imparted to the object. Necessarily the circle within which the element I4 may turn will vary according to the size of the segments within which the slots I2 are made. Where the seg- '1ments are made smallenand the slots I2 of less vertical depth, the element, or rod, I4 will necessarily be formed to turn within a smaller circle than do other parts of the rod which turn within a larger circle where the segments are made i5-larger and the slots I2 therein of increased vertical depth. In any event, the circle described by any part of the rod as the rod is turned should not Abe greater in its outside diameter than the vertical depth of the slot within which said any part of the rod is turning.

The element, or rod, I4 has ends I5 and I 6, respectively. Between these ends the rod is preferably made in the form of an elongated helix, as shown in Fig. 6. It might be vmade,

also, with single plane sinuosity, as shown in Fig. 8. Of the ends I5 and I6 of the rod, the end I5 extends through the back of the frame 8 located in the head, and through a bearing I8 on this frame. The inner end of the rod accordingly is arranged to turn within the head 3 in separate spaced bearings. The opposite end I5 of the rod is socketed to turn within the tip 2 at the tail end of the object. The ends I5 and l lie within the axis around which the rod I4' turns, and as the -rod,`made helicoidal, or

sinuous, as aforesaid, is turned within the slots I2 in which it lies the body segments I 4 of the object will accordingly be displaced by the rod to the right or left by the bearing of vthe rod against the interior side walls of the sockets within the segments whereby adjacent groups of segments will be displaced laterally in opposite" directions relative to each other, thus imparting sinuosity to the object.l The helicoidal or sinu- 76 'ous form of the rod should be so elongated rthat its bearing against the body segments will be a gradual and easy bearing in order to eliminate frictional resistance as much as possible. As the segments become thus displaced they will move upon the element, or strip, I3 upon which they i are floatingly supported.l They will also turn upon each other, the end one of the body segments turning upon the tail piece. These movements take place with little frictional resistance owingto the mannervin-` which the body segments are mounted upon the strip I3, and the I arced jointure between them.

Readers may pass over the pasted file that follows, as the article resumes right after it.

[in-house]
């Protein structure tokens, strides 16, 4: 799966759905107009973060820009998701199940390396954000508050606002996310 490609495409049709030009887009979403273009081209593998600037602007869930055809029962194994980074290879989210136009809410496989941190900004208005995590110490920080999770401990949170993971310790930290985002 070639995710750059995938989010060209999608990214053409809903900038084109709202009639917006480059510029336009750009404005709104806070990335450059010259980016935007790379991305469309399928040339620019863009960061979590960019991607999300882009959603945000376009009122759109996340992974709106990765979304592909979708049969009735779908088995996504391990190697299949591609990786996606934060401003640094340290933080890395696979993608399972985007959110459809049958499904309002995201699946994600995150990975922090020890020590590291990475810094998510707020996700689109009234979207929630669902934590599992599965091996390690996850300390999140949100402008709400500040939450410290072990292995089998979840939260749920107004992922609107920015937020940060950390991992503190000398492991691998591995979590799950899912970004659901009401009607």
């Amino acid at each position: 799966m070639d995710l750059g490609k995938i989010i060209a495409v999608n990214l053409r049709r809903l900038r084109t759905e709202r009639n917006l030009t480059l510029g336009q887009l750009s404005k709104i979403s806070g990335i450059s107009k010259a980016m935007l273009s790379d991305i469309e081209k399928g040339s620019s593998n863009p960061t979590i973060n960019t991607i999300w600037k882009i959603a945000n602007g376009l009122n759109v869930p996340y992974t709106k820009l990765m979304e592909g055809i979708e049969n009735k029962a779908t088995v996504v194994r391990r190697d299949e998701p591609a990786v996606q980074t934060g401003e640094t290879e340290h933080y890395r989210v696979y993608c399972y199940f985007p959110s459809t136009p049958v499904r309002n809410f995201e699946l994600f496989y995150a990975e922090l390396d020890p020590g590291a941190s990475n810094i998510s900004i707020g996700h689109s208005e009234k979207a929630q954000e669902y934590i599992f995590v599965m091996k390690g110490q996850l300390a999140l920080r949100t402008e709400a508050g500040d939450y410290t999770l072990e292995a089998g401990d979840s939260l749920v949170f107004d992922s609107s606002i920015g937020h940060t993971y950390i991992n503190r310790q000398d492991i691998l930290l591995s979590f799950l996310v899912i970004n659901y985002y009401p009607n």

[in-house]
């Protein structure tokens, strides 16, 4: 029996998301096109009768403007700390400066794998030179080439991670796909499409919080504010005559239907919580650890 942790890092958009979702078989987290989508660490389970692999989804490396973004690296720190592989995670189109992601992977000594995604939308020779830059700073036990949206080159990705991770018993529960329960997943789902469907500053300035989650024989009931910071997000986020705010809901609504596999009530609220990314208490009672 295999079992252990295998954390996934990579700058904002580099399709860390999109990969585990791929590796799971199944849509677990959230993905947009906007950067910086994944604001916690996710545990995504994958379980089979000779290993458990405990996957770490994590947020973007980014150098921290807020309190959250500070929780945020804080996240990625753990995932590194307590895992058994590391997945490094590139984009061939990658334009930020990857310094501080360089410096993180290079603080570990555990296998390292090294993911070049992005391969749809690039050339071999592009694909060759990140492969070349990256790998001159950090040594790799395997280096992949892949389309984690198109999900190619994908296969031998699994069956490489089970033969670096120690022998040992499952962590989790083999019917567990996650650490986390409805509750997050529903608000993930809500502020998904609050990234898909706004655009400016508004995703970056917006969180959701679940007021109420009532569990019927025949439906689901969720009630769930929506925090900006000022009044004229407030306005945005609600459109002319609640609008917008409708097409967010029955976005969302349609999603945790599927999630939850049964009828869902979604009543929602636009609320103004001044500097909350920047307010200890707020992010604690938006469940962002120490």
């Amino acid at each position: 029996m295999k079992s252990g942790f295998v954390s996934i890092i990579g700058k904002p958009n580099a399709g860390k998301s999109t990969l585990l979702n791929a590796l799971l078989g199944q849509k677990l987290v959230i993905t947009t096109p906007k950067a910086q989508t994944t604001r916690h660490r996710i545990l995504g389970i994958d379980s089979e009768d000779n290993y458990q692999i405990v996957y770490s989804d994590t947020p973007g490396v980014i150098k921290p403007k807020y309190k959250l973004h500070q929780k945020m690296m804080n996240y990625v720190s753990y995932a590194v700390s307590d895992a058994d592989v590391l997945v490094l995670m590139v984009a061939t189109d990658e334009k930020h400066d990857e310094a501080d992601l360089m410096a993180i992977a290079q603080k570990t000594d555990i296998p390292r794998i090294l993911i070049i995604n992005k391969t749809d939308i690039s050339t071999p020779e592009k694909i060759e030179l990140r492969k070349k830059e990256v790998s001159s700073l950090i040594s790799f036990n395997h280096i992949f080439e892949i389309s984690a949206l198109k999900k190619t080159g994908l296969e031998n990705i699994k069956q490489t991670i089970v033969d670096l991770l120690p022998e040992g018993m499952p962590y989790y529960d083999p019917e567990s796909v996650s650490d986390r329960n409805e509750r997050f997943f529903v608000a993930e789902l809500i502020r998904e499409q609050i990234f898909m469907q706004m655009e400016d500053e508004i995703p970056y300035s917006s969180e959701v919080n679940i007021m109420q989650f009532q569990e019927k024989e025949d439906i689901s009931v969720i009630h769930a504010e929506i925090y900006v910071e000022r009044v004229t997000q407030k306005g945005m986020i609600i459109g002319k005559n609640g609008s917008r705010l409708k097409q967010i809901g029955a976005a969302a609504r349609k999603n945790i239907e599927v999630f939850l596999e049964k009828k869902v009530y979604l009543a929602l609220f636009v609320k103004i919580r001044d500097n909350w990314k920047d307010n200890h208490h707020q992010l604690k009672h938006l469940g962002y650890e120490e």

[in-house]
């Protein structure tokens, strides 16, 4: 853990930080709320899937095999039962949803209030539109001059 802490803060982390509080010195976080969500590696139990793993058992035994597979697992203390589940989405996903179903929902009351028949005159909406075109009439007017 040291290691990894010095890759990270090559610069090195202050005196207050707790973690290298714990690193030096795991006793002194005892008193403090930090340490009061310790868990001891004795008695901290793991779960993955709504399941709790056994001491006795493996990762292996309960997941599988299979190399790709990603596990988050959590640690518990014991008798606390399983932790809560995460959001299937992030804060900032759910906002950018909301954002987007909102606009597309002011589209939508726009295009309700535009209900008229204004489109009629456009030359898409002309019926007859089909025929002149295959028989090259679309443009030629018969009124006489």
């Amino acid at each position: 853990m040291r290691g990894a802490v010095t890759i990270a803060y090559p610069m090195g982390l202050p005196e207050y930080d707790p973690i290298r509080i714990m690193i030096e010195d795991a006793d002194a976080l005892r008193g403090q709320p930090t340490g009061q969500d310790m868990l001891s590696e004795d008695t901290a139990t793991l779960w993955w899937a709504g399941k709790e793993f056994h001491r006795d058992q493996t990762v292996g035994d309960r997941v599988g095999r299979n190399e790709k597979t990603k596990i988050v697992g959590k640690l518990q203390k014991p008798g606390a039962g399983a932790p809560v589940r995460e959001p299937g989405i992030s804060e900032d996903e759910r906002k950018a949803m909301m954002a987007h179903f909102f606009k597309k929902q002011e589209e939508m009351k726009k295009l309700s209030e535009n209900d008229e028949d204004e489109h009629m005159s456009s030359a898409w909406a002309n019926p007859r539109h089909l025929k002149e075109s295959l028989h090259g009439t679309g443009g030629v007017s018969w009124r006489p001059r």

' i 'I'he rod I 4 is turned by a driving mechanism 20 located within the head, and which impartsA yits power to a face gear 2| on the `end of the rod It. The driving Amechanism 2!) includes a coiled spring 22 karranged upon a winding shaft 23 which aligns an opening 24 in the side of the head, and is wound by means of a key. The driving mechanism includes, also, an escapement 25 co-operating with a star wheel 26 for preventing retraction of the spring when wound.

The escapement is provided with a finger release 25 which projects through an opening 2 in the head. While'sinuosity of movement is imparted tothe object by the mechanism thusfar described, the object is rendered movable in a longitudinal direction, or made to travel, by

means of a set of wheels 28 fixed to a shaft '29 and projecting through the under side ofthe head. The vtraction afforded by these wheels with the floor, or other surface on which the object is placed, enables it to travel over such surface. 'f

The two sections '5 and of the head have preferably a snap' fastening engagementV with i one another which enables them to be combined, or the top section removed on undoing the fas-` lease the top section and permit of its removal' the bottom section can be pinched sufficiently to disengage the slots 33 therein from the tongues 32 on the top section, when the top section may be lifted and removed.